Native American student ministry is rising

Native leaders - male

What does following Jesus during college look like for Native American students? That’s the question Mark Charles, a Navajo, is asking. A graduate of UCLA, Mark has a big vision for God’s transforming power in students who follow Jesus. Native students are experiencing this transformation, integrating their faith and heritage in community with one another — and making a difference on their campuses.

When Mark was a student at UCLA, his involvement in the InterVarsity group changed him. He caught the vision for how students who love God can have a transforming impact on other students. At a recent conference in New Mexico, he candidly talked with students from five campuses about what it looks like to follow Jesus as a Native college student.

Mark shared the speaker platform with his father, Ted Charles, who is a pastor and a Navajo elder. Together they opened up the Scriptures to portray Jesus’ ministry of truth and grace. Students connected with God and each other and enlarged their vision for the impact they could have when they returned to their schools.


InterVarsity’s ministry with Native students has been active for years, primarily through the work of staff Tony Begay and Celeste Handy in the southwest. Four years ago, a renewal in the work began with InterVarsity staffer Megan Krischke. She has a Native American heritage but didn’t embrace it until God clearly called her to step forward as a leader in ministry to Native students. Megan’s obedient journey has resulted in an expanded ministry among Native students in Arizona, New Mexico and Colorado. “We’re charting new territory, but God is working among Native students,” Megan said.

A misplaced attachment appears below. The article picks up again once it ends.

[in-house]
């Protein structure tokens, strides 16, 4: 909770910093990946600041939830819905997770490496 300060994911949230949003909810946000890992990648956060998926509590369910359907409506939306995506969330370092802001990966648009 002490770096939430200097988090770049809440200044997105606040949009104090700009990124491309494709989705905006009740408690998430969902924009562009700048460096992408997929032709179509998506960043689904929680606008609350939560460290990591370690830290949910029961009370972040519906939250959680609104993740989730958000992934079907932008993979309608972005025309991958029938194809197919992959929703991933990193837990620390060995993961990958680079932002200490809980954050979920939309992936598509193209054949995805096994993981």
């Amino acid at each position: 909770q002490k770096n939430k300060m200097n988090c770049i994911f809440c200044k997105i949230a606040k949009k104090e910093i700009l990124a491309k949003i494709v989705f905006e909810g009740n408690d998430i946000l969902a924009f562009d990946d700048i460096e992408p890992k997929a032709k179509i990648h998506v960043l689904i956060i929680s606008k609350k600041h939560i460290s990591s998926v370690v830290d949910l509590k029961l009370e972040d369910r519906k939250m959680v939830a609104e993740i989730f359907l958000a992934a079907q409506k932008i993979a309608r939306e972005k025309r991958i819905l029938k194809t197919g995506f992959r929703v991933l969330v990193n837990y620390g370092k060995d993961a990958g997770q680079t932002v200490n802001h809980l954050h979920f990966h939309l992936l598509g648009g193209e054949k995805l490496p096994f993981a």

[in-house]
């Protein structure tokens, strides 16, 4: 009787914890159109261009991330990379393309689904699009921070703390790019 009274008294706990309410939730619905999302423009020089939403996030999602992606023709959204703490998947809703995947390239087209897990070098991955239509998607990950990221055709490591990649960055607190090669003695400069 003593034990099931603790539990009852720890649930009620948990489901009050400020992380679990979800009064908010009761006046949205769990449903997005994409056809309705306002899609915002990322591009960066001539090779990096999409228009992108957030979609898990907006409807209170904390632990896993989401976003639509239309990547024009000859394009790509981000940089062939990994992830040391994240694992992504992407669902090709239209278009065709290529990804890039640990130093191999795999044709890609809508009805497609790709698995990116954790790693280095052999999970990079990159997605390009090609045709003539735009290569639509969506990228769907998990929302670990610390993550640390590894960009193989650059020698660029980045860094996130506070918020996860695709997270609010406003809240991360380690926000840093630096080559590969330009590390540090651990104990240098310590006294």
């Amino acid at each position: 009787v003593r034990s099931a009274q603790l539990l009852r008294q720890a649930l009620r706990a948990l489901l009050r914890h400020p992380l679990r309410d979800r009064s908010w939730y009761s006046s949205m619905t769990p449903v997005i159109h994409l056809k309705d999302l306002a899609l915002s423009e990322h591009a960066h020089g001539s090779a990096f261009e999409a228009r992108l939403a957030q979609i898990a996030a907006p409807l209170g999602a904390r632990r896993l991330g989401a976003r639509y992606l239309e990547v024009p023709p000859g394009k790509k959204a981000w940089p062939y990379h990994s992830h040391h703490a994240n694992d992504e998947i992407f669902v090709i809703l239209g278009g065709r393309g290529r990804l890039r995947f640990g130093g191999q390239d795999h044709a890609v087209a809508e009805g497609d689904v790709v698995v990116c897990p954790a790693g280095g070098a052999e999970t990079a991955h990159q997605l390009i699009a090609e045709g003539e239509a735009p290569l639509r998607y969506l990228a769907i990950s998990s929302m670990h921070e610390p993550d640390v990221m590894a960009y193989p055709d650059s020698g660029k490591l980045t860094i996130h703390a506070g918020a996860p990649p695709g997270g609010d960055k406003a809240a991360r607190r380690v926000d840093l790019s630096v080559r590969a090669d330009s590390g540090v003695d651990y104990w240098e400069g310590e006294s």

“At first, we didn’t know what we were doing,” admits Megan, who moved with her husband, Willie, to start a Native InterVarsity chapter at Fort Lewis College in Durango, Colorado. But God has been faithful. Today InterVarsity has established Native American chapters on five campuses. Megan supervises the “Four Corners” area staff team, InterVarsity’s first area created for an ethnic-specific ministry.

The InterVarsity groups are safe places for students to explore ways to integrate their Native cultures and their faith. “I’m learning how to balance my traditional ways with my Christian beliefs,” said Heather, a Whiteriver Apache. “I’m learning how to stand up for myself as a Native person, even when other Christians don’t feel comfortable bringing culture into their faith.”

Last summer, Heather and a few other Native students attended Ho’olohe Pono, a Christian gathering of Native Hawaiians in O’ahu. “I liked learning about Hawaiian culture because it helped me realize the importance of culture, history and the past,” said Angie, a Whiteriver Apache. “My mom taught me about combining my Christian ways with my traditional ways, but in Hawaii, it is visible and better understood.”

After the gathering, Stacy, a Navajo student a UNM-Gallup, said that she wanted to bring back to her home community “a love for God, the land and the people.” Now, she is eager to learn more about her culture and be a better listener to her tribal elders.

Fertile soil at NAU

The new Native chapter at Northern Arizona University has been particularly fruitful. In 2006, Jessica Grahmann, InterVarsity staff in Wisconsin, moved to Flagstaff, Arizona to start a Native chapter at NAU. “I had a strong sense of God’s calling,” Jessica said, “and I spent the first year just praying for the students, the campus and open doors.”

Her prayers were answered. During that year she met a few people from several different ministries who shared her vision to create a fellowship for Native students on the NAU campus. The team of four people, including a Navajo woman and a Korean couple, launched the new chapter, called OneTribe, in the fall of 2007. By the end of the semester, twenty-two students were attending a weekly Bible study, mostly men.